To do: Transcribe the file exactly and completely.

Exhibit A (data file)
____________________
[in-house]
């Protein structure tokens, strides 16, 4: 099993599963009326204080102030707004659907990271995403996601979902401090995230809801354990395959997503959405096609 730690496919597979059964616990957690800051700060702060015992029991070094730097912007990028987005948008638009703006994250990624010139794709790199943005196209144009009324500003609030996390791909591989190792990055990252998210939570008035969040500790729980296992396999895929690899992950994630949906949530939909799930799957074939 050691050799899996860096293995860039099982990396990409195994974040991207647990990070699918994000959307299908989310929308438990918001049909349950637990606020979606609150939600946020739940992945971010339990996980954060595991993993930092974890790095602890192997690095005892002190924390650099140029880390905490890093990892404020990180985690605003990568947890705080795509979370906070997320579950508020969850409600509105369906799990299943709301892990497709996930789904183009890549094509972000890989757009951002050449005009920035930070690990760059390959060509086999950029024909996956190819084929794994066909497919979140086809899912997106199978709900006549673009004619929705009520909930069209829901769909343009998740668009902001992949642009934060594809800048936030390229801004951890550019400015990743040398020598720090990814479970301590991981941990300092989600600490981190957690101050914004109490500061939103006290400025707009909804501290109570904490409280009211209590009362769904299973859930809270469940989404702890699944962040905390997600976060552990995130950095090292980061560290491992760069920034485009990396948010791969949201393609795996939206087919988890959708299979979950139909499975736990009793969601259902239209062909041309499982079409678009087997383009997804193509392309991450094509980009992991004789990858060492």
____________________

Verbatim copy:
[in-house]
């Protein structure tokens, strides 16, 4: 099993599963009326204080102030707004659907990271995403996601979902401090995230809801354990395959997503959405096609 730690496919597979059964616990957690800051700060702060015992029991070094730097912007990028987005948008638009703006994250990624010139794709790199943005196209144009009324500003609030996390791909591989190792990055990252998210939570008035969040500790729980296992396999895929690899992950994630949906949530939909799930799957074939 050691050799899996860096293995860039099982990396990409195994974040991207647990990070699918994000959307299908989310929308438990918001049909349950637990606020979606609150939600946020739940992945971010339990996980954060595991993993930092974890790095602890192997690095005892002190924390650099140029880390905490890093990892404020990180985690605003990568947890705080795509979370906070997320579950508020969850409600509105369906799990299943709301892990497709996930789904183009890549094509972000890989757009951002050449005009920035930070690990760059390959060509086999950029024909996956190819084929794994066909497919979140086809899912997106199978709900006549673009004619929705009520909930069209829901769909343009998740668009902001992949642009934060594809800048936030390229801004951890550019400015990743040398020598720090990814479970301590991981941990300092989600600490981190957690101050914004109490500061939103006290400025707009909804501290109570904490409280009211209590009362769904299973859930809270469940989404702890699944962040905390997600976060552990995130950095090292980061560290491992760069920034485009990396948010791969949201393609795996939206087919988890959708299979979950139909499975736990009793969601259902239209062909041309499982079409678009087997383009997804193509392309991450094509980009992991004789990858060492």